Greenland focuses on character to effectively humanize the stakes of its apocalyptic asteroid action beats.
When you think of disaster movies in 2020, your mind must inevitably wander to the oeuvre of Roland Emmerich. From Independence Day to 2012, the man created a modern template for big budget disaster epics iterating on the template of 70s genre classics like The Towering Inferno, The Poseidon Adventure, and Airport. Emmerich did his best to pepper the time between opening salvo of doom and climatic heroic climax with quippy banter between highly archetypical characters. Nearly every other disaster movie of recent vintage from The Perfect Storm to San Andreas follows some version of the Emmerich formula.
What disaster movies infrequently do is focus on the human scale of such epic tragedies. The reason is obvious: these sorts of movies are expensive, and blockbusters that don’t scratch a happy itch with audience members tend not to make a ton of money. Greenland leans into the more personal, human elements of the story. The potential end of the world by asteroid strike is rendered as something closer to tragedy than blockbuster entertainment usually allows.
The decision to tightly focus on one family’s effort to survive gives the film a window into how society crumbles in the fact of pending disaster. The parallels to 2020 are obvious and glaring – Greenland joins the long list of films who have been made accidentally more relevant by the global realities of the last year. Beyond that, however, the focus benefits the film. Earlier “asteroid potentially ends life on Earth” films have focused on the heroic efforts to stop the asteroid in space (Armageddon) or big political figures attempting to control the situation (Deep Impact).
Greenland seems inspired by the success of Zombie films and shows in recent years. While there are no flesh-eating monsters, there is the creeping and ever-increasing tension of pending mortality. While our protagonist family seeks shelter from an “Extinction Level Event,” their journey is constantly distracted by the deterioration of society. A venture into a drug store becomes an exercise in survival; an escape from a military base uses visual cues lifted from modern horror classics like I Am Legend.
At the core of the film are Gerard Butler (300) and Morena Baccarin (Serenity). I will admit to not having been a huge fan of Butler’s recent output, but here he seems more human than I can ever recall from him. Worn, haggard, and a bit overweight, Butler feels like a suburban dad started to crack under the tension of a crumbling marriage. Baccarin is given more to do than the typical wife character in the genre. Together, the two evince a real humanity, and a real sense of shared affection for their son (played ably by Roger Dale Floyd, of Doctor Sleep). It’s rare to see this sort of commitment to character in the genre, and it pays off.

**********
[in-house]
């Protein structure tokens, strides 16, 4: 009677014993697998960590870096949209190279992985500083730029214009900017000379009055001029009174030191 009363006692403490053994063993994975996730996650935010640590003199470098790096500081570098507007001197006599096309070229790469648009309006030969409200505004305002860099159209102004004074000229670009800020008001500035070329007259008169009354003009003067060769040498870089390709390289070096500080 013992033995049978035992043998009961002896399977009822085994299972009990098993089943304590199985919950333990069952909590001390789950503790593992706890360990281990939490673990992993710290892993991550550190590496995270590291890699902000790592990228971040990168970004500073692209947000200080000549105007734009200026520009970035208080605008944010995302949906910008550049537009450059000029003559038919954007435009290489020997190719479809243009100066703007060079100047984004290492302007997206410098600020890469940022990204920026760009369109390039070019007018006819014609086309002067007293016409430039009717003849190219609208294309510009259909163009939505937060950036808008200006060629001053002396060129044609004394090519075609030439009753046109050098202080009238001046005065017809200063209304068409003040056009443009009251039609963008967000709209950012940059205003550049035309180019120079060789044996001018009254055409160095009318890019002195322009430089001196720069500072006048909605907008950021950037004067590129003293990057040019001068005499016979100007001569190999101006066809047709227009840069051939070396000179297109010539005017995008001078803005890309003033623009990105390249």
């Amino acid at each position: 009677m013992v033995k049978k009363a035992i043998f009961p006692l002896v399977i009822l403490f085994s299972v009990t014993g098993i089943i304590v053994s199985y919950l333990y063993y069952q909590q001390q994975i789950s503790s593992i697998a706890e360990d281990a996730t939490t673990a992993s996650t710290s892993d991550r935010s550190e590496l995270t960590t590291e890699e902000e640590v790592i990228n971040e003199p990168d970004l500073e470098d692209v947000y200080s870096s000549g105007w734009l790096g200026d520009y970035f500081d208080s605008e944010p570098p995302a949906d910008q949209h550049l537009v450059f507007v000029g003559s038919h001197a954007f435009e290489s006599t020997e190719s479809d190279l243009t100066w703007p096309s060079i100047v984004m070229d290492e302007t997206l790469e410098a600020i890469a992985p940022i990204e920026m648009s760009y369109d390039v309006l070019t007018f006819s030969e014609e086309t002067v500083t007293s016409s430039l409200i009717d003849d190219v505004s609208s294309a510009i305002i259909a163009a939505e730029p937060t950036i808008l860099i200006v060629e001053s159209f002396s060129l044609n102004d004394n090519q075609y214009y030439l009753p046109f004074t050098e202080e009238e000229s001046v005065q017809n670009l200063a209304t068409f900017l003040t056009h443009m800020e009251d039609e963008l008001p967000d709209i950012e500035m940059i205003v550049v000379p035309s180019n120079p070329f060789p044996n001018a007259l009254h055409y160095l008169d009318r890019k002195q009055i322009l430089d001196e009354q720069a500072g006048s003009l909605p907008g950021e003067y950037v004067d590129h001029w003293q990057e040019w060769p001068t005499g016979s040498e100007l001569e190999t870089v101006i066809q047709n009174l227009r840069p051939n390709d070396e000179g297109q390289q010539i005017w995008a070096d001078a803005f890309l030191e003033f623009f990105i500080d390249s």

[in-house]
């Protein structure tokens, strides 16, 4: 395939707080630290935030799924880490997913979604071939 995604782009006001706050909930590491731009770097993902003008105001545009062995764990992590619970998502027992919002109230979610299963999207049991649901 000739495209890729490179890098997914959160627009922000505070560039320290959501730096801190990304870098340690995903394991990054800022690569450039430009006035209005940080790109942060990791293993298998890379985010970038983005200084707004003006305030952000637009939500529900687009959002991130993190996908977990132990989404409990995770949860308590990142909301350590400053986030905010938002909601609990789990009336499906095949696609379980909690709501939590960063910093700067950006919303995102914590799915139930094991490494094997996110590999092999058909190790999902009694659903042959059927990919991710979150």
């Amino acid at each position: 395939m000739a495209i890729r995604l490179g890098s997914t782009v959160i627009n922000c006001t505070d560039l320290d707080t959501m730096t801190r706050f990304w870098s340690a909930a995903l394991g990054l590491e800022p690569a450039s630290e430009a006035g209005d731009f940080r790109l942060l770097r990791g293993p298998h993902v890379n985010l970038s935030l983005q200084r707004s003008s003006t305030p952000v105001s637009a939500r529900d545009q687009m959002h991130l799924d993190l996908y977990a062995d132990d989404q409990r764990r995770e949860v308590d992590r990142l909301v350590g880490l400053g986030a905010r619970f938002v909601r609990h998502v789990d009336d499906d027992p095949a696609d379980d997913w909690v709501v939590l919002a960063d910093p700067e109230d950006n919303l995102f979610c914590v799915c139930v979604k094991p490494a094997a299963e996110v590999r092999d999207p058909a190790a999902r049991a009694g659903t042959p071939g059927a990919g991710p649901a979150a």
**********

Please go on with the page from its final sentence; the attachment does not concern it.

I was surprised how many times Greenland moved me. Neighbors pleas to flee with the protagonist family – they’ve been selected to be flown to shelter because of Butler’s character’s engineering skills – are played as realistically and straight-faced as possible. The family’s emotion over their privileged position gives the film significant emotional heft. Butler and Baccarin’s good performances are paid off by a surprisingly emotional denouement. It’s no spoiler to say that Greenland’s climax is more focused on emotional stakes than apocalyptic danger.
It’s not to say there’s no action or big epic disaster stuff here. There’s the obligatory destruction of cities, fight scenes, and explosions the genre requires including a harrowing sequence as the family attempt to drive away from a meteor shower. But by largely keeping the camera on Butler or Baccarin, the action becomes more personalized and feels like a world crumbling around a family, instead of the whole person for the film. I really did not care for director Ric Roman Waugh’s prior collaboration with Gerard Butler (Angel Has Fallen). It felt like a budget action release in the worst ways with editing that seemed to undercut the action on screen. But here, Waugh has found a tighter focus and a calmer hand. The focus on character works for him.
One parting thought – when good things happen in Greenland ,it ends up feeling impactful. The small choice to provide a bit of extra insulin to a diabetic by a nurse, or a soldier who listens to the pleas of a child feel like shining blasts of humanity in the face of disaster. It’s impossible to ignore the parallels to the essential workers and medical personnel who risked their own lives and those of their families in the treatment of COVID-19. It’s Waugh’s ability to undercut all of the chaos with grace notes of generosity that is perhaps the film’s strongest tonal beat and the greatest reason for its emotional success. The focus on humanity helps Greenland stand as one of the best disaster movies of recent vintage.
Greenland is available on demand everywhere from December 18, 2020.